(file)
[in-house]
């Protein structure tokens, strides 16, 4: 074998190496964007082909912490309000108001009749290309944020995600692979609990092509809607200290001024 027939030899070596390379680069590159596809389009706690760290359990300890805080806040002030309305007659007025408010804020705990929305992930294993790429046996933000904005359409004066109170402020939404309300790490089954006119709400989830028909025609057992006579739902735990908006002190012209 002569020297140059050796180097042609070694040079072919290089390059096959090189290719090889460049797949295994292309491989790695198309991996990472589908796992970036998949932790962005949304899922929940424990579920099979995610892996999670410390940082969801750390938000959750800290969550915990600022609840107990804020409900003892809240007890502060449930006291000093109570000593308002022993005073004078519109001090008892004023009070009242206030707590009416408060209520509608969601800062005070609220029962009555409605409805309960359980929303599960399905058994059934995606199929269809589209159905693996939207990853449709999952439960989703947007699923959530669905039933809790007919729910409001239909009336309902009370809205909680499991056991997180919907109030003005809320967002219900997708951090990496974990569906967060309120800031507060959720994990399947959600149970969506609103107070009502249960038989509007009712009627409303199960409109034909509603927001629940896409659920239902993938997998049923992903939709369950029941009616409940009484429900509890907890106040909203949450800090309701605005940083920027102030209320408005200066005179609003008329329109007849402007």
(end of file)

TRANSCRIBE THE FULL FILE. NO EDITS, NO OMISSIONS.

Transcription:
[in-house]
């Protein structure tokens, strides 16, 4: 074998190496964007082909912490309000108001009749290309944020995600692979609990092509809607200290001024 027939030899070596390379680069590159596809389009706690760290359990300890805080806040002030309305007659007025408010804020705990929305992930294993790429046996933000904005359409004066109170402020939404309300790490089954006119709400989830028909025609057992006579739902735990908006002190012209 002569020297140059050796180097042609070694040079072919290089390059096959090189290719090889460049797949295994292309491989790695198309991996990472589908796992970036998949932790962005949304899922929940424990579920099979995610892996999670410390940082969801750390938000959750800290969550915990600022609840107990804020409900003892809240007890502060449930006291000093109570000593308002022993005073004078519109001090008892004023009070009242206030707590009416408060209520509608969601800062005070609220029962009555409605409805309960359980929303599960399905058994059934995606199929269809589209159905693996939207990853449709999952439960989703947007699923959530669905039933809790007919729910409001239909009336309902009370809205909680499991056991997180919907109030003005809320967002219900997708951090990496974990569906967060309120800031507060959720994990399947959600149970969506609103107070009502249960038989509007009712009627409303199960409109034909509603927001629940896409659920239902993938997998049923992903939709369950029941009616409940009484429900509890907890106040909203949450800090309701605005940083920027102030209320408005200066005179609003008329329109007849402007």